Even before babies are born, they are listening to the sounds that surround them and learning music, and by the time they are three years old, their brains have made a thousand, trillion connections, says Dr. Eric Rasmussen, the chairman of the Peabody Preparatory’s Early Childhood Music department at Johns Hopkins University.
“Music does, almost without a doubt, improve cognitive functions — it makes you smarter,” Eric said. “But the bottom line for me is that music just makes us human, makes us the artful, beautiful people we are.”
Eric said being exposed to music and music education in the early years is a powerful tool that can build multiple parts of the brain, all at once. It can help children to develop fine motor skills; memory; problem solving skills; math and literacy skills. It can also boost social and emotional skills, including perseverance, self-esteem, and relationships with other people.
For parents, caregivers, and early childhood educators, the good news is that “learning music” doesn’t mean teaching children to count and name the musical notes. Formal instruction like that, Eric said, “gives the brain information and completely bypasses the ear.” Instead, parents, caregivers, and educators should foster “musical interactions” with children that use the ear (and the whole body) to promote meaningful learning.
5 Ways Parents and Caregivers Can Encourage Brain-Boosting Musical Interactions:
Eric shared five ways parents and caregivers can create brain-boosting “musical interactions” with their children:
- Sing to your baby without words. “Turn diapering into a song: ‘Doop-a-doop-a-doop-ba-doopity-doop,’” Eric advised. He said he encourages parents to talk in “Motherese,” a sing-song voice that is naturally musical, and to take away the words to create “songs” to share with babies throughout the day.
- Sing to your toddler without words. “The brain can’t do music and words at the same time,” Eric explained. “You have two competing things going on.” He said most children are better able to focus on the musical elements of songs without the words. So pick your favorite song and sing it without the lyrics to your child.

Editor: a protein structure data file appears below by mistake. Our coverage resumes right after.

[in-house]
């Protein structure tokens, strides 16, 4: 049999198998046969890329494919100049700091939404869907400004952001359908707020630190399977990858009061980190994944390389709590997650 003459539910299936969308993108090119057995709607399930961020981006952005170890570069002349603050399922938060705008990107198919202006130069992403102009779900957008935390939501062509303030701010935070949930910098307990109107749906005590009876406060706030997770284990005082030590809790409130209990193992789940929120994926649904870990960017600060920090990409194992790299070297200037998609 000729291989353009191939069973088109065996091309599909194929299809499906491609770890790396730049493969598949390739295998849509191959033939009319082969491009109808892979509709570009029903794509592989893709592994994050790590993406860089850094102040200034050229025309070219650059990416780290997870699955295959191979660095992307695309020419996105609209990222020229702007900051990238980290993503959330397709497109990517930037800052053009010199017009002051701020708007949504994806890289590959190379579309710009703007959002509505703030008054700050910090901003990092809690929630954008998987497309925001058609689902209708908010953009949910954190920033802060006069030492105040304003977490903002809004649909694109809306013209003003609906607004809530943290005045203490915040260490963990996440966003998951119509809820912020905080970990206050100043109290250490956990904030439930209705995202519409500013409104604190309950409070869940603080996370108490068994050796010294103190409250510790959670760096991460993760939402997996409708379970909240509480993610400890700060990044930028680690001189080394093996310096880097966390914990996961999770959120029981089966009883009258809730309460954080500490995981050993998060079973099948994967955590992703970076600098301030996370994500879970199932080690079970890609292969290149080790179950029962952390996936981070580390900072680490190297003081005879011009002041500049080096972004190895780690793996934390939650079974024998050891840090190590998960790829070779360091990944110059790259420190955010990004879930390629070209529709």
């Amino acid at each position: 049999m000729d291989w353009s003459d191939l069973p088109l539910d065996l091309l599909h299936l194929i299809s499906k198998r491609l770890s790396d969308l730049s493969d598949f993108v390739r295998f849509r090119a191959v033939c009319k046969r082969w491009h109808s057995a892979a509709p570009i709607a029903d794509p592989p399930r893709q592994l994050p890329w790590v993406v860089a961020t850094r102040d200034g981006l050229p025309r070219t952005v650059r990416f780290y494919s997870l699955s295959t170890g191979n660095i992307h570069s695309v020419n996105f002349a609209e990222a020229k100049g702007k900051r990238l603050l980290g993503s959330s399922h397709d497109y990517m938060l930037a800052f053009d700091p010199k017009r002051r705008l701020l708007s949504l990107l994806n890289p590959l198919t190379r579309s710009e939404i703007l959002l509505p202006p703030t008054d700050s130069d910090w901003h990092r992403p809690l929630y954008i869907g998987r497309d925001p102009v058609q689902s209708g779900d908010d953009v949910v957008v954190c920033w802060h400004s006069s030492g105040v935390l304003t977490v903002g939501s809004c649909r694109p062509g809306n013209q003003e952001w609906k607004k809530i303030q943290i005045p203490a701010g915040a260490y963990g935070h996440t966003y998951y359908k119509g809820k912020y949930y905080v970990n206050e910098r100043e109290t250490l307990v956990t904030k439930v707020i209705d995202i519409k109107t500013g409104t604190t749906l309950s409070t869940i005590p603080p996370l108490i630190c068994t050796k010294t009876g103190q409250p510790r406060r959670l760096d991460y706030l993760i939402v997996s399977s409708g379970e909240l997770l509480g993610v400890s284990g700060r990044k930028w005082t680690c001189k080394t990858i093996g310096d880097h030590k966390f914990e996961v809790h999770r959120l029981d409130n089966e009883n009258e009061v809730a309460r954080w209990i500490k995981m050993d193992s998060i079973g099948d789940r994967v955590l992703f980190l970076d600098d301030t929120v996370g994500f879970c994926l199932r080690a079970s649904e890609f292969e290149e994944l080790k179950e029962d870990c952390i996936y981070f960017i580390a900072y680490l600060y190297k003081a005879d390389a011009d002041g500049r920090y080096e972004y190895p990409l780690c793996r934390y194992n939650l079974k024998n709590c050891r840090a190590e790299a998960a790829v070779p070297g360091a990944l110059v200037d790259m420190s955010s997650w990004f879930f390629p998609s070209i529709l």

- Turn conversations into musical interactions. Turn your regular conversations with your child into musical interactions by focusing on patterns. When you point at a bird flying in the sky and say, “bird, bird, bird,” it’s almost like a song, Eric said: “It’s like feeding your child a little, tiny snippet of a melody.”
- Play music and sing to your child. Depending on the type of learner you have, listening to instrumental music or music with words might help them focus and learn more! So, turn on the music and play together to learn about music itself, and, later, the meaning of the lyrics.
- Get out your scarves and shakers to encourage your child to move to the music. “Movement may be more fundamental to music education than everything else put together,” Eric said. “Music gives rise to the understanding of rhythm, and rhythm is more fundamental to music than melody. Every melody has rhythm but not all songs have melody. What gives rise to understanding of rhythm is movement.”